Sonia Sillitoe and Ros Shaw at Shaw’s road house in Goomeri.
Sonia Sillitoe and Ros Shaw at Shaw’s road house in Goomeri. Renee Pilcher

Travellers give economy a boost

THE Lord giveth and the Lord taketh away, and the floods that took so much away from the people of Goomeri last year gave something back on Sunday.

With the Bruce Hwy cut at Gympie, Goomeri found itself on the main route to and from Brisbane as traffic of all shapes and sizes was diverted west around the flood zone.

And with that traffic came hundreds of hungry travellers.

The economic windfall that followed was akin to the financial injection Goomeri receives from its May pumpkin festival, an event that last year drew 13,000 visitors.

Deputy Mayor Tony Perrett told the ABC a number of shops in the town had to restock on Monday.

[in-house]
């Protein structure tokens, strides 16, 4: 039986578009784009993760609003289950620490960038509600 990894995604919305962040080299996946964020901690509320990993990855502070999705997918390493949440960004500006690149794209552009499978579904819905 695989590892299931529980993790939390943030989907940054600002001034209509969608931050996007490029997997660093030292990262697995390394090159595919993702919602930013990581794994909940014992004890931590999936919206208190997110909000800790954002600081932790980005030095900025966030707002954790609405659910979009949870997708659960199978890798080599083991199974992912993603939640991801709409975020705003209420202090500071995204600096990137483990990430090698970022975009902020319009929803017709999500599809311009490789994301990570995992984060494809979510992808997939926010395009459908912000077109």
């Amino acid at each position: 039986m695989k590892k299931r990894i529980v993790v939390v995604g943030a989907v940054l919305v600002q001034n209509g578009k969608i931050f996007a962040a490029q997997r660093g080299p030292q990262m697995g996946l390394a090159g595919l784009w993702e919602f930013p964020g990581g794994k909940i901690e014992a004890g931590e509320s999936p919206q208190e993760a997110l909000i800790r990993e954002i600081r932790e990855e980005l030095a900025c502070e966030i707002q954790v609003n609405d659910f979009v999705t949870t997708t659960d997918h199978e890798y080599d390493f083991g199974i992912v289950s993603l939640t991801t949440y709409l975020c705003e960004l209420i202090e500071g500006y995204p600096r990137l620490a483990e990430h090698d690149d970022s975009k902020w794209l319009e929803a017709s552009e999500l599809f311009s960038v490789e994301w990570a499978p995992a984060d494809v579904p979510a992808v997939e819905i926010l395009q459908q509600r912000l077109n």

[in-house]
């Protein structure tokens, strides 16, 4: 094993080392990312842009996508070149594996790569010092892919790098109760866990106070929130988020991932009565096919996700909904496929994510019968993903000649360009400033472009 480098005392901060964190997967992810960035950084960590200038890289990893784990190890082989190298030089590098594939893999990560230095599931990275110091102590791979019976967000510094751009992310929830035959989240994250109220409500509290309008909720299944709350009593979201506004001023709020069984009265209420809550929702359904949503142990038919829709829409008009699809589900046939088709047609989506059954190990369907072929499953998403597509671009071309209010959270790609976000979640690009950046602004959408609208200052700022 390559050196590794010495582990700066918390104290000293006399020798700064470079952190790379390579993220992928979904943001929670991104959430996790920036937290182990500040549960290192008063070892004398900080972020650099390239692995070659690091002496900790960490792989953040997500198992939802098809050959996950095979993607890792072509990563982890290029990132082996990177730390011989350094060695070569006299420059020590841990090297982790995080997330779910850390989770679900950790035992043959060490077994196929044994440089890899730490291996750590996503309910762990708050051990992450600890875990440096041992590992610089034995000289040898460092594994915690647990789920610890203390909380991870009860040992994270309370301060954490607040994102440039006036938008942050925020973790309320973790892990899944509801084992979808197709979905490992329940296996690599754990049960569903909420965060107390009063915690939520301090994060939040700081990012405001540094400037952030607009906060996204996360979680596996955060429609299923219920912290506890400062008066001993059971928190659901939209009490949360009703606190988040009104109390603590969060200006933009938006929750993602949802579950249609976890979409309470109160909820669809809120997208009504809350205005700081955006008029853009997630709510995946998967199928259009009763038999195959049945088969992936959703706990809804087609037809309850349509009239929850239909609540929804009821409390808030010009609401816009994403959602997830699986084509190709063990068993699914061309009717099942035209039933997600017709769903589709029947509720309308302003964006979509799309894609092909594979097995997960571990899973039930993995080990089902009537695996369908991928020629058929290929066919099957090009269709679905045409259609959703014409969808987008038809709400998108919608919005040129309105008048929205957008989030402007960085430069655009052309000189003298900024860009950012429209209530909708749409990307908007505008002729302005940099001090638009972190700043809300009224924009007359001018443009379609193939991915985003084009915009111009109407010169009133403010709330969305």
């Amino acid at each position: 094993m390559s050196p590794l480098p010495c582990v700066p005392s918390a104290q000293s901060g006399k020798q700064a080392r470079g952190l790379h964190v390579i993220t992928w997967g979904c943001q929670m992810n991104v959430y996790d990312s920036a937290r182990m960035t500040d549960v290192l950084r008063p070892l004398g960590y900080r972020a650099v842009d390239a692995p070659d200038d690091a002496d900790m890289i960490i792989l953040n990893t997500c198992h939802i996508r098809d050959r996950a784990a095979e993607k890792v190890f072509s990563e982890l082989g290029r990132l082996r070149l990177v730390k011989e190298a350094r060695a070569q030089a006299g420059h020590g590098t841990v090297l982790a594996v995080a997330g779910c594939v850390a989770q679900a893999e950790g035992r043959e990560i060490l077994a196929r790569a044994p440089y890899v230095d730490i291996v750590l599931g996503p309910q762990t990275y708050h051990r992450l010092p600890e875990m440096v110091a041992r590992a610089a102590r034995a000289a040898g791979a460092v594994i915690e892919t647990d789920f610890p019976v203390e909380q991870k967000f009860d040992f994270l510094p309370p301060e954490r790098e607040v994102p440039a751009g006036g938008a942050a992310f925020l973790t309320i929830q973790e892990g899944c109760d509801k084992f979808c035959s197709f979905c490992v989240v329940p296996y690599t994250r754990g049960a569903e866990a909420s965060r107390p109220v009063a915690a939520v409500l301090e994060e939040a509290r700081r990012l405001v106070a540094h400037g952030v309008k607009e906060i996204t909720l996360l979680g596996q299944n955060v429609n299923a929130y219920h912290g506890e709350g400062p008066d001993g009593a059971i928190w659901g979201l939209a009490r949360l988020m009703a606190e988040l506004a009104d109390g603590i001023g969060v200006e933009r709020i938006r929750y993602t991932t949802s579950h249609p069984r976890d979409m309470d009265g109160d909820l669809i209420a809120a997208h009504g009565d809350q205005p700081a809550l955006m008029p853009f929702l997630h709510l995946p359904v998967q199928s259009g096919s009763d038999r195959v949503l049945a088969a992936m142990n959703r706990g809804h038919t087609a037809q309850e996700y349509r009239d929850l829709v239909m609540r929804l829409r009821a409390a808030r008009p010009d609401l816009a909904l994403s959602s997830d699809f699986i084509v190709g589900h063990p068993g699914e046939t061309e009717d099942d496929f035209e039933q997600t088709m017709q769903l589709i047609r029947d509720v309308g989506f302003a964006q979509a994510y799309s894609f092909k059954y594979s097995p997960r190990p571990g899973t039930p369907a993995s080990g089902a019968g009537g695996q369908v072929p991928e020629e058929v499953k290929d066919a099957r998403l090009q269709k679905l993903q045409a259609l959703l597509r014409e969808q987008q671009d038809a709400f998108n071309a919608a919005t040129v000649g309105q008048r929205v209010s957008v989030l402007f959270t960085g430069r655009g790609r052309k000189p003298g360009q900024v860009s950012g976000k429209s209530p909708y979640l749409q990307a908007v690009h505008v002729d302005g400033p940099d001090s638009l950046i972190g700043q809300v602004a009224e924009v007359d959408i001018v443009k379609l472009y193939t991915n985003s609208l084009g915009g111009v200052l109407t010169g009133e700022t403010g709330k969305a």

"Those out-of town dollars certainly provide a bit of impetus and ongoing support to those businesses because a lot of them do it tough as we know in those areas and they can struggle but to get a situation where most of them sold out of their food and products is a great bonus to them," he said.

Mayor Ron Dyne said Goomeri had been caught unawares by the flood of people but had certainly benefited from the fact that, as opposed to usual flood events in the region, the inland highway stayed open.

Shaw's Roadhouse owner Ros Shaw said 12 buses stopped at her service station on the outskirts of Goomeri on Sunday alone, and hundreds of travellers.

Roadhouse employee Sonia Sillitoe was called in on her day off to help deal with the masses.

"We went to the IGA in Murgon and bought out every piece of steak they had and sliced it up, and every loaf of bread," she said yesterday. "And we still ran out."

Among the visitors were 400 Queensland Rail travellers who had to be bussed back to Brisbane.

"It started at 10am and I didn't go home until 10.45pm," said Ros.

Gympie Times


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